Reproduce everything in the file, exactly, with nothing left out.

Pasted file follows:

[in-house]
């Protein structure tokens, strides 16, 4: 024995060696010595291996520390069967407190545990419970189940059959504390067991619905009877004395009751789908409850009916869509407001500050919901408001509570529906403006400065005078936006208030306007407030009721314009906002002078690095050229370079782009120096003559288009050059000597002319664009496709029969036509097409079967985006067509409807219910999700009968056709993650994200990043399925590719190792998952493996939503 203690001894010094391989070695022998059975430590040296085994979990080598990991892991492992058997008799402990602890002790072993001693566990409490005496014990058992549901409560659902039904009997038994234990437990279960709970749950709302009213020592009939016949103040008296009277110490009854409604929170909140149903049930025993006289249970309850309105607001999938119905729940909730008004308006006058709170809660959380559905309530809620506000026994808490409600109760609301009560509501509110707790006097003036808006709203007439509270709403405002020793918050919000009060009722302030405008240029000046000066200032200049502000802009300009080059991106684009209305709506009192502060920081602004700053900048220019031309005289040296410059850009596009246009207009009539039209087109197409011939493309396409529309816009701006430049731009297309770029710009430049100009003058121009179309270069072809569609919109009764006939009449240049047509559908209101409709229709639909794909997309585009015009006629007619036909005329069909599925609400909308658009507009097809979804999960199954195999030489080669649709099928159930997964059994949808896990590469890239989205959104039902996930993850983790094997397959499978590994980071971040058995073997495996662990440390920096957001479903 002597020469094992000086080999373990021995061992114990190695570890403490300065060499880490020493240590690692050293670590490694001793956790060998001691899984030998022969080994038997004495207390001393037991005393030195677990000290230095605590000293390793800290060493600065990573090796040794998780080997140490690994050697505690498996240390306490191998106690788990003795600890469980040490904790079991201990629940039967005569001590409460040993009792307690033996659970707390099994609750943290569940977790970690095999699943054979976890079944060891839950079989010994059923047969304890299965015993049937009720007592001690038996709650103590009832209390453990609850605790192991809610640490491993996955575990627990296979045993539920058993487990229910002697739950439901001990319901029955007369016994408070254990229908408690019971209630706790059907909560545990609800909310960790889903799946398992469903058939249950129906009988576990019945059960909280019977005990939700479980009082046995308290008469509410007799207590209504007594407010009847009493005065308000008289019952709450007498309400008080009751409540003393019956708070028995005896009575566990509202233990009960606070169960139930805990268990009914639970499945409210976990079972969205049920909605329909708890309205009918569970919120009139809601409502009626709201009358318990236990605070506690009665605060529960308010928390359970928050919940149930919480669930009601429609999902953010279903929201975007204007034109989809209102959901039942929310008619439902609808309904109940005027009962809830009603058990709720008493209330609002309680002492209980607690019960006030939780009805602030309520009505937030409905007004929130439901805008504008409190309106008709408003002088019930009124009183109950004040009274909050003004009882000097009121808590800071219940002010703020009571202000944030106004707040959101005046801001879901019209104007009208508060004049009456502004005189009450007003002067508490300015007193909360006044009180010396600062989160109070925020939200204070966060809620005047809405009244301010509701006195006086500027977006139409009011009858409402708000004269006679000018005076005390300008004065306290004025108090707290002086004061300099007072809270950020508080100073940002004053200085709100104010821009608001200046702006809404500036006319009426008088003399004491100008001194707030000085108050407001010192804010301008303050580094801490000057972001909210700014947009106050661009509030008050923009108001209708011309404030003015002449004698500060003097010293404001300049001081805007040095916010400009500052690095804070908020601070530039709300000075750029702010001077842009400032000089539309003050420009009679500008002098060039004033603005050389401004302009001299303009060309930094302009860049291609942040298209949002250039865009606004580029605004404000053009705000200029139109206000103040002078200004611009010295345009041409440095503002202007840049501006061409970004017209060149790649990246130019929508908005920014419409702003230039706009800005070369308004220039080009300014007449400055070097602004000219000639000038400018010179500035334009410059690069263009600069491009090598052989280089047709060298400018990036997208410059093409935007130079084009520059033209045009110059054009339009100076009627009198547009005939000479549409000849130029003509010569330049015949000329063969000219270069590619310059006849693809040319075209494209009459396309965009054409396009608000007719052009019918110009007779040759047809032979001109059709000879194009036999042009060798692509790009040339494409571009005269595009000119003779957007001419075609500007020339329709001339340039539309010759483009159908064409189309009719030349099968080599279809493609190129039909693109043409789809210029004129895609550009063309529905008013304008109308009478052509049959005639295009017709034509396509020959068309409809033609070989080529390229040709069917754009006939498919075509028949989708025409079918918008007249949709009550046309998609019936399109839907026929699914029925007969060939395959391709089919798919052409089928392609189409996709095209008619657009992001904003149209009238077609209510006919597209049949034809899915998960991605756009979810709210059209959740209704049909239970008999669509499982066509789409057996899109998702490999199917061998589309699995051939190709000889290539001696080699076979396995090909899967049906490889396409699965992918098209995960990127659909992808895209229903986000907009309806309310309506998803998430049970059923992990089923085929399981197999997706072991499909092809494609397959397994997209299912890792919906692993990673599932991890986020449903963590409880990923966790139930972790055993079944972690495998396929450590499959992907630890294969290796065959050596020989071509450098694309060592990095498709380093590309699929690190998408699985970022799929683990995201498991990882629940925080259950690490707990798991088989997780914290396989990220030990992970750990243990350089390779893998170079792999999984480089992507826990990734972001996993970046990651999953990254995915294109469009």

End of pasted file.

[in-house]
């Protein structure tokens, strides 16, 4: 024995060696010595291996520390069967407190545990419970189940059959504390067991619905009877004395009751789908409850009916869509407001500050919901408001509570529906403006400065005078936006208030306007407030009721314009906002002078690095050229370079782009120096003559288009050059000597002319664009496709029969036509097409079967985006067509409807219910999700009968056709993650994200990043399925590719190792998952493996939503 203690001894010094391989070695022998059975430590040296085994979990080598990991892991492992058997008799402990602890002790072993001693566990409490005496014990058992549901409560659902039904009997038994234990437990279960709970749950709302009213020592009939016949103040008296009277110490009854409604929170909140149903049930025993006289249970309850309105607001999938119905729940909730008004308006006058709170809660959380559905309530809620506000026994808490409600109760609301009560509501509110707790006097003036808006709203007439509270709403405002020793918050919000009060009722302030405008240029000046000066200032200049502000802009300009080059991106684009209305709506009192502060920081602004700053900048220019031309005289040296410059850009596009246009207009009539039209087109197409011939493309396409529309816009701006430049731009297309770029710009430049100009003058121009179309270069072809569609919109009764006939009449240049047509559908209101409709229709639909794909997309585009015009006629007619036909005329069909599925609400909308658009507009097809979804999960199954195999030489080669649709099928159930997964059994949808896990590469890239989205959104039902996930993850983790094997397959499978590994980071971040058995073997495996662990440390920096957001479903 002597020469094992000086080999373990021995061992114990190695570890403490300065060499880490020493240590690692050293670590490694001793956790060998001691899984030998022969080994038997004495207390001393037991005393030195677990000290230095605590000293390793800290060493600065990573090796040794998780080997140490690994050697505690498996240390306490191998106690788990003795600890469980040490904790079991201990629940039967005569001590409460040993009792307690033996659970707390099994609750943290569940977790970690095999699943054979976890079944060891839950079989010994059923047969304890299965015993049937009720007592001690038996709650103590009832209390453990609850605790192991809610640490491993996955575990627990296979045993539920058993487990229910002697739950439901001990319901029955007369016994408070254990229908408690019971209630706790059907909560545990609800909310960790889903799946398992469903058939249950129906009988576990019945059960909280019977005990939700479980009082046995308290008469509410007799207590209504007594407010009847009493005065308000008289019952709450007498309400008080009751409540003393019956708070028995005896009575566990509202233990009960606070169960139930805990268990009914639970499945409210976990079972969205049920909605329909708890309205009918569970919120009139809601409502009626709201009358318990236990605070506690009665605060529960308010928390359970928050919940149930919480669930009601429609999902953010279903929201975007204007034109989809209102959901039942929310008619439902609808309904109940005027009962809830009603058990709720008493209330609002309680002492209980607690019960006030939780009805602030309520009505937030409905007004929130439901805008504008409190309106008709408003002088019930009124009183109950004040009274909050003004009882000097009121808590800071219940002010703020009571202000944030106004707040959101005046801001879901019209104007009208508060004049009456502004005189009450007003002067508490300015007193909360006044009180010396600062989160109070925020939200204070966060809620005047809405009244301010509701006195006086500027977006139409009011009858409402708000004269006679000018005076005390300008004065306290004025108090707290002086004061300099007072809270950020508080100073940002004053200085709100104010821009608001200046702006809404500036006319009426008088003399004491100008001194707030000085108050407001010192804010301008303050580094801490000057972001909210700014947009106050661009509030008050923009108001209708011309404030003015002449004698500060003097010293404001300049001081805007040095916010400009500052690095804070908020601070530039709300000075750029702010001077842009400032000089539309003050420009009679500008002098060039004033603005050389401004302009001299303009060309930094302009860049291609942040298209949002250039865009606004580029605004404000053009705000200029139109206000103040002078200004611009010295345009041409440095503002202007840049501006061409970004017209060149790649990246130019929508908005920014419409702003230039706009800005070369308004220039080009300014007449400055070097602004000219000639000038400018010179500035334009410059690069263009600069491009090598052989280089047709060298400018990036997208410059093409935007130079084009520059033209045009110059054009339009100076009627009198547009005939000479549409000849130029003509010569330049015949000329063969000219270069590619310059006849693809040319075209494209009459396309965009054409396009608000007719052009019918110009007779040759047809032979001109059709000879194009036999042009060798692509790009040339494409571009005269595009000119003779957007001419075609500007020339329709001339340039539309010759483009159908064409189309009719030349099968080599279809493609190129039909693109043409789809210029004129895609550009063309529905008013304008109308009478052509049959005639295009017709034509396509020959068309409809033609070989080529390229040709069917754009006939498919075509028949989708025409079918918008007249949709009550046309998609019936399109839907026929699914029925007969060939395959391709089919798919052409089928392609189409996709095209008619657009992001904003149209009238077609209510006919597209049949034809899915998960991605756009979810709210059209959740209704049909239970008999669509499982066509789409057996899109998702490999199917061998589309699995051939190709000889290539001696080699076979396995090909899967049906490889396409699965992918098209995960990127659909992808895209229903986000907009309806309310309506998803998430049970059923992990089923085929399981197999997706072991499909092809494609397959397994997209299912890792919906692993990673599932991890986020449903963590409880990923966790139930972790055993079944972690495998396929450590499959992907630890294969290796065959050596020989071509450098694309060592990095498709380093590309699929690190998408699985970022799929683990995201498991990882629940925080259950690490707990798991088989997780914290396989990220030990992970750990243990350089390779893998170079792999999984480089992507826990990734972001996993970046990651999953990254995915294109469009």